1252 treatment with cytotoxic drugs (discussed below) is intratubular deposition of uric acid. The origin of the interstitial amorphous sodium urate in chronic gout nephropathy is controversial. Some see it as the result of the ambient plasma urate concentration, others (including ourselves) as the result of erosion of uric acid crystals out of the tubules with subsequent transformation to sodium urate. Both mechanisms may be operative; in any case, both uric acid and sodium urate are capable of generating inflammation with secondary scarring. This argument is not merely academic, because if the primary abnormality is the deposition of sodium urate interstitially, appropriate treatment is to lower the plasma urate concentration and the method of achieving this is unimportant. If, on the other hand, the initial event is the intratubular deposition of uric acid crystals, then the tubular concentration of uric acid will be seen as the crucial event, and uricosuric agents will be contraindicated. It seems best therefore in patients with gout and renal impairment to reduce urate production with allopurinol, which should be effective in either case. It must be remembered, however, that its active metabolite, oxipurinol, even in patients with normal kidney function, has a long half-life since, unlike its parent drug, it is reabsorbed in the tubules; and the dose of allopurinol may have to be reduced to as little as 100 mg daily or even 100 mg three times weekly in advanced renal failure, to minimise the risk of bone marrow depression. In some patients, even control of both hypertension and plasma urate concentration fails to arrest a decline in renal function, and this again raises the question of exactly what determines the appearance, severity and progression of interstitial nephropathy in gouty patients. It seems likely that there are several groups which can be identified rather tentatively, some of which respond to available treatment. Even so, the central fact is that, today, chronic renal failure is rare in gout. Gout is the primary cause of renal failure in less than 1 % of patients treated by regular dialysis or transplantatiort in Europe as a whole, or even in our own unit which has a particular interest in gouty nephro-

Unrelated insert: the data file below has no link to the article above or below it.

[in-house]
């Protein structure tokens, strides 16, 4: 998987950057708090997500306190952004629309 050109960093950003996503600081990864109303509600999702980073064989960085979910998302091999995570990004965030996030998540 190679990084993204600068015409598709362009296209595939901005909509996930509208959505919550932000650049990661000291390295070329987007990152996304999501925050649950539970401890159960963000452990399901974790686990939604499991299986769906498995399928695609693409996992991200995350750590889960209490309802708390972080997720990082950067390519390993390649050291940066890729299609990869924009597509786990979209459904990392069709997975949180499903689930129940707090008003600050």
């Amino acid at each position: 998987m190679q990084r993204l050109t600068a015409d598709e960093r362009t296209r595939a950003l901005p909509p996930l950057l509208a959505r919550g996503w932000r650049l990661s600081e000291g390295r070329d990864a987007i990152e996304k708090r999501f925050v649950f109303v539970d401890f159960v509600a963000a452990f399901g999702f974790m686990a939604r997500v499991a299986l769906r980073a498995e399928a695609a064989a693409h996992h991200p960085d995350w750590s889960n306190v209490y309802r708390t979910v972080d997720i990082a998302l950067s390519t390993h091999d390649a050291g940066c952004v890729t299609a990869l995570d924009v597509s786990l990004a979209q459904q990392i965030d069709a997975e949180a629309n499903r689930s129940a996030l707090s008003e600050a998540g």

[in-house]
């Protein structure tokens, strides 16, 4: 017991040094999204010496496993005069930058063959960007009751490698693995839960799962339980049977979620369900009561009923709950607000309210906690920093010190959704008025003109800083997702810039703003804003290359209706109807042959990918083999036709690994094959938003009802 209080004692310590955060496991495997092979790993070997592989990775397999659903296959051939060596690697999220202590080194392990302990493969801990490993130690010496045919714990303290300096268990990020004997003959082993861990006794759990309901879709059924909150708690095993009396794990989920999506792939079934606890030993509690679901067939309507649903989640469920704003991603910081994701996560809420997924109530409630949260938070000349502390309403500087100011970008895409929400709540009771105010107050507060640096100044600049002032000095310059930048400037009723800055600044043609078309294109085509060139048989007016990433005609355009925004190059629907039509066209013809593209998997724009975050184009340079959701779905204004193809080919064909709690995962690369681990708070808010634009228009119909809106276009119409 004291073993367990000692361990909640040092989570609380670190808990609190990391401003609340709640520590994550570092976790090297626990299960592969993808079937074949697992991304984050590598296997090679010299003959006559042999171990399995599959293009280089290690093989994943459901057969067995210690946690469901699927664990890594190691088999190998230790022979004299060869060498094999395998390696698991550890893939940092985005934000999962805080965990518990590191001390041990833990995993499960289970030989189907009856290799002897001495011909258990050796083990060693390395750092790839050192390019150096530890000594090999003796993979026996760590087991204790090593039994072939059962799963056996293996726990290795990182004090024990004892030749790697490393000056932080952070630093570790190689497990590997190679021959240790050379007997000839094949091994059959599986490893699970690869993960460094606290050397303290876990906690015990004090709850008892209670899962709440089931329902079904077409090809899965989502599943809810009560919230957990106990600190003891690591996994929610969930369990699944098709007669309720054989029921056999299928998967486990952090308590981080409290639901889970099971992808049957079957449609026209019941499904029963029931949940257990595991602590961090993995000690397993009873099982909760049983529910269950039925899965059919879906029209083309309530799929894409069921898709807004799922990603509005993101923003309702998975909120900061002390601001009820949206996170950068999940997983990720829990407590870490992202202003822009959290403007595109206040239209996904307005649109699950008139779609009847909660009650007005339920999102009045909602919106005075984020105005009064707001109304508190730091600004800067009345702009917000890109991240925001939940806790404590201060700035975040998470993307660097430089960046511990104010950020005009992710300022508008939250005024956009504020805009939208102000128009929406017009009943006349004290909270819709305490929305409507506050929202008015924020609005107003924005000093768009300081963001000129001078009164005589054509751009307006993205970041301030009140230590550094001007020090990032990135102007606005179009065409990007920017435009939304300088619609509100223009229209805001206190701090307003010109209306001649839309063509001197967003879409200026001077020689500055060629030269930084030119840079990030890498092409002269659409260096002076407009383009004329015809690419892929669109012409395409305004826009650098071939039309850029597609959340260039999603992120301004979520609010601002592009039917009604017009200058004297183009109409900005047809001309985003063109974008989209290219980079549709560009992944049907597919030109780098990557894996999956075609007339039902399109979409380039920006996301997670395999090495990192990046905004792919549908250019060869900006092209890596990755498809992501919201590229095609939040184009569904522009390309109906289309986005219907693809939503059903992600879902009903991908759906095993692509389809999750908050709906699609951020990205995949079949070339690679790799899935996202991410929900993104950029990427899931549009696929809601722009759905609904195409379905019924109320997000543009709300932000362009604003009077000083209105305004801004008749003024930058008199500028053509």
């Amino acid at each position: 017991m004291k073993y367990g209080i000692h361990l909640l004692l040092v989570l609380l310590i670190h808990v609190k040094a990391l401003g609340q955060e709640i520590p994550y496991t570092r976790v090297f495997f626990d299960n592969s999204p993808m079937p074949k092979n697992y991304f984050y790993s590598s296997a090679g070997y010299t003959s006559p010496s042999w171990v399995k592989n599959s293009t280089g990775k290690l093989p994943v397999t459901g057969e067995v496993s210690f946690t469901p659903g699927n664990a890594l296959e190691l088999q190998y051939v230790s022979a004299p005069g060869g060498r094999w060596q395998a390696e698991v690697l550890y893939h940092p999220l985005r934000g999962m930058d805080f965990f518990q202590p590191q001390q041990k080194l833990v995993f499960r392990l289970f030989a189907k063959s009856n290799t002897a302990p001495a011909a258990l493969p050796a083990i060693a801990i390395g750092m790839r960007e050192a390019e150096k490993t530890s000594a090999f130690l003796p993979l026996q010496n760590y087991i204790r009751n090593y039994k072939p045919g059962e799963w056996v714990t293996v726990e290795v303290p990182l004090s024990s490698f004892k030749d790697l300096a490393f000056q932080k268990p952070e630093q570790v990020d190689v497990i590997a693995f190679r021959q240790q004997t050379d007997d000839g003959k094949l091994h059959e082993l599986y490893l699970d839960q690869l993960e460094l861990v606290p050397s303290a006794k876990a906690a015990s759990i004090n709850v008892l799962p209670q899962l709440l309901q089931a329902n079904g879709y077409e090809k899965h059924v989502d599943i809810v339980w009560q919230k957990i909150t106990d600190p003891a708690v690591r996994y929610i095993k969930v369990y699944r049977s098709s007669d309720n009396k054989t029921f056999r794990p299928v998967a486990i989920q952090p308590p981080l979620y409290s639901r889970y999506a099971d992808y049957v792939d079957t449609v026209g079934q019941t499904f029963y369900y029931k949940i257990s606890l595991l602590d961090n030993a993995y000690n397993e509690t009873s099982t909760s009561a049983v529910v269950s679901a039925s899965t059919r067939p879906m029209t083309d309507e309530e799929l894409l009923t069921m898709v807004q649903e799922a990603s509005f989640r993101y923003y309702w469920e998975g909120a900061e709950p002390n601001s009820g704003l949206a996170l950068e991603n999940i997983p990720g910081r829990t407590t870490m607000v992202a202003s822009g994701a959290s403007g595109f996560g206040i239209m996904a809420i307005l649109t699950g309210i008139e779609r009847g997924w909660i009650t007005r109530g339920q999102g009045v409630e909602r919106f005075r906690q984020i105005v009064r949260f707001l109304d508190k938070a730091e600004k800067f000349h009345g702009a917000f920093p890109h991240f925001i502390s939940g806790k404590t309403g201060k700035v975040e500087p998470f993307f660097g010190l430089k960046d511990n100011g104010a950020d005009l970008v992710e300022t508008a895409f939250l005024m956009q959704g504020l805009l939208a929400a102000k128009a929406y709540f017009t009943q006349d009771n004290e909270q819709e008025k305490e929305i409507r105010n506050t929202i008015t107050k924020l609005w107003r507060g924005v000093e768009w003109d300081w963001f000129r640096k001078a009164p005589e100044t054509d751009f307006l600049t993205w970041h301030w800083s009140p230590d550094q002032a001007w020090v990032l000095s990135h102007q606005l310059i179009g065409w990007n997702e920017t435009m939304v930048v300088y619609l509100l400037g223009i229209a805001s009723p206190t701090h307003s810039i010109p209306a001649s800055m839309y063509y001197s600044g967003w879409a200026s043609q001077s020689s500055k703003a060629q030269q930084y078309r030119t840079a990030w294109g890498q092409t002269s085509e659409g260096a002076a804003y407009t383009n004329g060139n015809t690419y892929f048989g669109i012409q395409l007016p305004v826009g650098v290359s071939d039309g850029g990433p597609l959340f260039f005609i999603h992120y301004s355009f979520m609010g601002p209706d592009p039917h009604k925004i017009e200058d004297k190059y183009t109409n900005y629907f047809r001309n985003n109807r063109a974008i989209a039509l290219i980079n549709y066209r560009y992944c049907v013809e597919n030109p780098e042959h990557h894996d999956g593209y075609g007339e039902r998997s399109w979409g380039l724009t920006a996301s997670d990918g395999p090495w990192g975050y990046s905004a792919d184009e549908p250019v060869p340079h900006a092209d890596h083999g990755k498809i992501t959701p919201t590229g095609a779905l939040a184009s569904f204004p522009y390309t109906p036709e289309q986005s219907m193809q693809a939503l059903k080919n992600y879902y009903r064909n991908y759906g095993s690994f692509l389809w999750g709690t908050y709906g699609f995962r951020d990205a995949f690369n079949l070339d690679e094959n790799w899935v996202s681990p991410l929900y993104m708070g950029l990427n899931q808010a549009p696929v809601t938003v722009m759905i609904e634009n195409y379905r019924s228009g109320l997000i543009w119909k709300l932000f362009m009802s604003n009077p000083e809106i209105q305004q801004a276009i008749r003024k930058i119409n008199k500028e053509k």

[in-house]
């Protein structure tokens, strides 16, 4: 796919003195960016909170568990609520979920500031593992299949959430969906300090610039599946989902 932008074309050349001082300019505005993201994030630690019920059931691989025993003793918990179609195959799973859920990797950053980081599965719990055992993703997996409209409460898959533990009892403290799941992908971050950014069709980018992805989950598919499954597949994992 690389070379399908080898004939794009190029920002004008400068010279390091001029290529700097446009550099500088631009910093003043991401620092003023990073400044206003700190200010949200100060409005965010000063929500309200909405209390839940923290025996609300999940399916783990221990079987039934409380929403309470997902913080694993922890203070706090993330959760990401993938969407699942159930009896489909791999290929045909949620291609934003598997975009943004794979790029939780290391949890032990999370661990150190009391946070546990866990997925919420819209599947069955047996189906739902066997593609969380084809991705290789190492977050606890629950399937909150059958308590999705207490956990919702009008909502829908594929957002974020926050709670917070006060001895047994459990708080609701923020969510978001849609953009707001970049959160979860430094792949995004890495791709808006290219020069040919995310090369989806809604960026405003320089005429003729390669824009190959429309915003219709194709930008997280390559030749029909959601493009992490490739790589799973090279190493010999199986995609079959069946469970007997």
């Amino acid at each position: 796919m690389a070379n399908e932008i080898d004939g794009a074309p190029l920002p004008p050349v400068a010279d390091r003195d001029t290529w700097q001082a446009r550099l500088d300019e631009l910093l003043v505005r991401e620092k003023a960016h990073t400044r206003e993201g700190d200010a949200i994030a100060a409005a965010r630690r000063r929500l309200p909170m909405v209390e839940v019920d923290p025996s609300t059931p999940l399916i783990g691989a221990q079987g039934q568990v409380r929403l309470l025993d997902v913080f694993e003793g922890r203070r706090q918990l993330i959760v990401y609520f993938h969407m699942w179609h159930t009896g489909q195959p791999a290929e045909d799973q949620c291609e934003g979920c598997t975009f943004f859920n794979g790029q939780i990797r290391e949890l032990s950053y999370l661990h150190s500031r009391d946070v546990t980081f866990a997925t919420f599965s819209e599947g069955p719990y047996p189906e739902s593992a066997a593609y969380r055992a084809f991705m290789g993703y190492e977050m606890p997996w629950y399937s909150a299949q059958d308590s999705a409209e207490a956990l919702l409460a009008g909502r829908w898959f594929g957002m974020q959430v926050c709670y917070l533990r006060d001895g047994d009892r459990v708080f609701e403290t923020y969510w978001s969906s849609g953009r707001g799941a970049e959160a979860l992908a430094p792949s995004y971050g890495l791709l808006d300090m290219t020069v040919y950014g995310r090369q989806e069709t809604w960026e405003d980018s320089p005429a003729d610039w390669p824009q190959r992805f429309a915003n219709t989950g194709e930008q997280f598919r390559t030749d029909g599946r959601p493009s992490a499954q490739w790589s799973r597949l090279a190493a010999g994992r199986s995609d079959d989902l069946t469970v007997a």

pathy.'9 Fortunately, the acute hyperuricaemic renal failure20 which occurs most commonly when there is massive overproduction of purines as a result of tissue breakdown, also is becoming rare. The commonest circumstance is the treatment of leukaemia, lymphoma or myeloma, but rare instances after spontaneous remission or the treatment of solid tumours have been recorded. The appearance of renal failure can be averted in almost all cases by ensuring a high volume of alkaline urine by